Yeah, I am in urgent need of a break in my workload. For a while, then, I’ll reprint reviews of the Fleischer Studios Talkartoons. This is the series that introduced Betty Boop to the world, although we’re not there yet. This essay first ran back in October 2017.
I didn’t ditch the second Talkartoon on purpose. It’s just that the short, a 1929 titled Marriage Wows, might as well be a lost cartoon. According to Wikipedia the UCLA film library has the nitrate elements for it. But otherwise? As far as I’m aware it’s not available online, and it might not even be available for normal non-scholarly people at UCLA to see. There is a 1949 Famous Studios short of the same title, but goodness knows whether it’s a remake of the early talkie. Possibly it is in part; the 1949 short is the sort of string of spot gags that would be as easily made in 1929. And the central song is Me and My Gal, from 1917. But the 1949 cartoon is a Screen Songs follow-the-bouncing-ball short. Talkartoons, as far as I know, never did that. Besides, Fleischer Studios already had the Screen Songs series going in 1930.
I’ll put that aside and go on to the next Talkartoon. Originally released the 13th of February, 1930, it’s Radio Riot. There’s no credits for it, besides the Directed by Dave Fleischer title, but we’ll start getting some idea who drew stuff in the next couple cartoons.
So there we have it. First, yes, the title makes sense and has something to do with the cartoon. The framing device is a day’s worth of radio programming. Morning exercises, a musical number, a scary story for impressionable kids. It’s a short programming day but after all it is only an eight-minute cartoon. It’s a framing device much like SCTV used in its first season, before they got into telling plots of the backstage happenings.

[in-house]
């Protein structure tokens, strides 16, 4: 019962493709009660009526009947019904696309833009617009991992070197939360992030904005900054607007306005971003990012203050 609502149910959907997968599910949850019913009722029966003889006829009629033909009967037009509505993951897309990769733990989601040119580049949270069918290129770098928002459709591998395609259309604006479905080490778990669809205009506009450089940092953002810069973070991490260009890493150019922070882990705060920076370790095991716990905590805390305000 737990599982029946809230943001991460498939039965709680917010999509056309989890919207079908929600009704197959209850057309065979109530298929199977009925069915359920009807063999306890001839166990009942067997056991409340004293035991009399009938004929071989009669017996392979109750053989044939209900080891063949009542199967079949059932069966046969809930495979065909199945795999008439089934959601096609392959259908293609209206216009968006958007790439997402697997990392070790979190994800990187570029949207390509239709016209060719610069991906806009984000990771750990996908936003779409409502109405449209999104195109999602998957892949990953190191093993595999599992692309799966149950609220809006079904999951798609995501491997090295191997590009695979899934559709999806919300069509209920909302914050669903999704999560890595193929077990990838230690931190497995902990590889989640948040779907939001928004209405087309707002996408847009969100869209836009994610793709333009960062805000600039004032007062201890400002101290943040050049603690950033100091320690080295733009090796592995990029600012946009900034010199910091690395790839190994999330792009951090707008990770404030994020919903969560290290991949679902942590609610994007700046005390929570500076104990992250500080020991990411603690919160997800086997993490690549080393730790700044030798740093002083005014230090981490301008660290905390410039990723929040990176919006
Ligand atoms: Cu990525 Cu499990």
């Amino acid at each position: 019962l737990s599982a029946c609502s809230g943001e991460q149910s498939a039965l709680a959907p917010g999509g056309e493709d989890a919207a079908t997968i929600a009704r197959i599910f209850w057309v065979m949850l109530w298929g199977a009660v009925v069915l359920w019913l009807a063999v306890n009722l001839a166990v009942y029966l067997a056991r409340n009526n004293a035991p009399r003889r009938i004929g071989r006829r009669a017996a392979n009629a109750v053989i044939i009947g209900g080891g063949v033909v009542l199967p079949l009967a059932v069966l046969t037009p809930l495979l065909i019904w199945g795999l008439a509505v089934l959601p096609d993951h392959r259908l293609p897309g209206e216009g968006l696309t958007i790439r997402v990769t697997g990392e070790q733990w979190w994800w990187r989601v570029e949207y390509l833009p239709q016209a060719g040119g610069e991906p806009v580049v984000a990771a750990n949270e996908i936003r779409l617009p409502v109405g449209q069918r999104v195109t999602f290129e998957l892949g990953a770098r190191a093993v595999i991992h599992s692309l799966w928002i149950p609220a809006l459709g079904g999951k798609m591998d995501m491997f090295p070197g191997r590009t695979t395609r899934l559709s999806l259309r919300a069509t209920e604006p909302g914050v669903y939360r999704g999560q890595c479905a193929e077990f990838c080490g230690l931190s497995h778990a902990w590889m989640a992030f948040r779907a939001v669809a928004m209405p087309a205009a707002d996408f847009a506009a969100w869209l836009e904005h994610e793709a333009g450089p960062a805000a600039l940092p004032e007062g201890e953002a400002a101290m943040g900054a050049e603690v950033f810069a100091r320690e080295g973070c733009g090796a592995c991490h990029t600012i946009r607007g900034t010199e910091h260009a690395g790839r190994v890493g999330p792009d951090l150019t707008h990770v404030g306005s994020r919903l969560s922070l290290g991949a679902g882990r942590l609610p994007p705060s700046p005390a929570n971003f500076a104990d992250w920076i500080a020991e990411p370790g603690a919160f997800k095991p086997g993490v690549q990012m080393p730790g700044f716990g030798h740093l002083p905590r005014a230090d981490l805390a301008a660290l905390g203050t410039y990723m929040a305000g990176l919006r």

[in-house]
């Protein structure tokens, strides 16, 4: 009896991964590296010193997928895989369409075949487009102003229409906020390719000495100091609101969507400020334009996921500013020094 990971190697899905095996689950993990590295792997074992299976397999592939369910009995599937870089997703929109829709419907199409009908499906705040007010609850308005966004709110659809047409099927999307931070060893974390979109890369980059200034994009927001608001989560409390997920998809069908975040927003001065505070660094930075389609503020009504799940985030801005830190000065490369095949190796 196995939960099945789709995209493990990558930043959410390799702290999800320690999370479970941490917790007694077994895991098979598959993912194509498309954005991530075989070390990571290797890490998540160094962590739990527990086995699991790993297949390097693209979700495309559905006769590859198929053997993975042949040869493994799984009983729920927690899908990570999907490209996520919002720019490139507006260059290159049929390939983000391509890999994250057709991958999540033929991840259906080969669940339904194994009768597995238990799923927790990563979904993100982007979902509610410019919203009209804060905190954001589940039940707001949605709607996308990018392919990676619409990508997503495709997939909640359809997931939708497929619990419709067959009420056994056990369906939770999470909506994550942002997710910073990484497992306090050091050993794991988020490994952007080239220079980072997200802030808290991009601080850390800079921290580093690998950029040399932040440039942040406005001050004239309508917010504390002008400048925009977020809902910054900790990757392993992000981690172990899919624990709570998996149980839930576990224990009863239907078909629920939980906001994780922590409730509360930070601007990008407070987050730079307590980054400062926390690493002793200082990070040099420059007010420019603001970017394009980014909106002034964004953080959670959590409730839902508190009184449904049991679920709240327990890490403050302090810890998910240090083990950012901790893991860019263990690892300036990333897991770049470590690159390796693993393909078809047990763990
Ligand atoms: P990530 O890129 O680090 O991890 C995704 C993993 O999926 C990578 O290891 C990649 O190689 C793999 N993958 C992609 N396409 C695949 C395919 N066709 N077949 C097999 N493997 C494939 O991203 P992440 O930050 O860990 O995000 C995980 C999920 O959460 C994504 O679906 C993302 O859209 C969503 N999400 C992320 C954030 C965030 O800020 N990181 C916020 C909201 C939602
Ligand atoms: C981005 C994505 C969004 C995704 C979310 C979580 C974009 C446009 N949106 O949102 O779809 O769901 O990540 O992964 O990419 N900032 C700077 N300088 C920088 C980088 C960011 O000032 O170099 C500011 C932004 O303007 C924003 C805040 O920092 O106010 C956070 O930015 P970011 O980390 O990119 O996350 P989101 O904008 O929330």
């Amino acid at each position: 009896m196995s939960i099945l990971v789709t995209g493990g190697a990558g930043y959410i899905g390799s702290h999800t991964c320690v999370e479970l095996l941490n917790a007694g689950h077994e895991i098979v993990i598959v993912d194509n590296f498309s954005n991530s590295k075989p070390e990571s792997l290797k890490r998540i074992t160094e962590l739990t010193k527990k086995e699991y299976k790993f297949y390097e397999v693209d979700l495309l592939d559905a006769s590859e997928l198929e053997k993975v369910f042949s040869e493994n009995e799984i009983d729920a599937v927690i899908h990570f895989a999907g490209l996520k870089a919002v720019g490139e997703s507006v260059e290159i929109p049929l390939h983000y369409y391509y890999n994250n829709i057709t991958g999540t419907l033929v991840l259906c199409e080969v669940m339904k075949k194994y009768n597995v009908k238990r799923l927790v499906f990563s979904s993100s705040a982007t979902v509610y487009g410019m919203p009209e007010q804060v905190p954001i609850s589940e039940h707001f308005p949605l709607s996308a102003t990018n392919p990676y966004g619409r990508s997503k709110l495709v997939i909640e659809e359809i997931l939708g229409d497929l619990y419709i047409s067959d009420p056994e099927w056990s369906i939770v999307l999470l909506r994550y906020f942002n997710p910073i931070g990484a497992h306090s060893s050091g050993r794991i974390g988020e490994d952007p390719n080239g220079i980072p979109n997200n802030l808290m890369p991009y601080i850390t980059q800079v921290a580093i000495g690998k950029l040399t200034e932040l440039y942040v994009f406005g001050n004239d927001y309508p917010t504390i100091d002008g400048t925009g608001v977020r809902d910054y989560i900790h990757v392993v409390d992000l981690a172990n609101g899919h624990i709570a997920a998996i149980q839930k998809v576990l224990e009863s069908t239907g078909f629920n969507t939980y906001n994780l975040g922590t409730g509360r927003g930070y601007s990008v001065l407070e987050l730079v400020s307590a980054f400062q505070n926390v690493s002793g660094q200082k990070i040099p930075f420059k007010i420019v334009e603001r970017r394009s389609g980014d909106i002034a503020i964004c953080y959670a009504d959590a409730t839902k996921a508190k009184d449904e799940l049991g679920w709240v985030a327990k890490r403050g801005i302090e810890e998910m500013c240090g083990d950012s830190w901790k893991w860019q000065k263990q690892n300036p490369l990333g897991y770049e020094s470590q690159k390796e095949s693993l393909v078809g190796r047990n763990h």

As with last week’s Talkartoon, Noah’s Lark, I believe this cartoon was drawn on paper. After the first scene there’s not much grey in the cartoon; it’s in black and white, mostly. I suspect the frog’s scenes were done on animation cels, and the rest on the old-fashioned white paper.
Speaking of the frog. I know there’s animation fans who see a frog of this vintage and think of Ub Iwerks’s Flip the Frog. He was the star of a couple dozen genial shorts after Iwerks left the Disney studios and set up his own animation company. It’s coincidence, though. The first Flip the Frog cartoon was released in August 1930. Frogs must just have been in the air.
There’s a double dose of Suspiciously Mickey Mouse-like characters. First there’s a pair doing exercises in the scene starting about 3:18 into things. And then there’s a bunch more, mouse kids I assume, in the ghost-story scene that starts at 6:19 and closes out the short.
I’m not sure there’s a proper blink-and-you’ll-miss-it gag that I really liked. Possibly the way the exercising radio receiver and table about 1:15 in are out of step with the frog’s direction. But I did enjoy the frog explaining the exercise program was brought to you by the “Noiseless Biscuits Company”. It sounds enough like a company name that you don’t right away notice the nonsense. That’s often the best sort of nonsense.
The most startling joke to me: the goldfish doesn’t jump back in the fishbowl! The heck, guys? It also looks to me like the first pair of mice meet a grizzly yet not-quite-on-camera end. There’s implicitly something sad going to happen to those flies caught on paper as part of that radio star’s “Where o Where Has My Little Dog Gone?”. Video is innocent in this one.
Does the short have an ending? Yes, it has. The framing device implies there’ll be a last broadcast of the day, and of the short, and that makes narrative sense. And the scary part makes for a good closing act. I am again satisfied.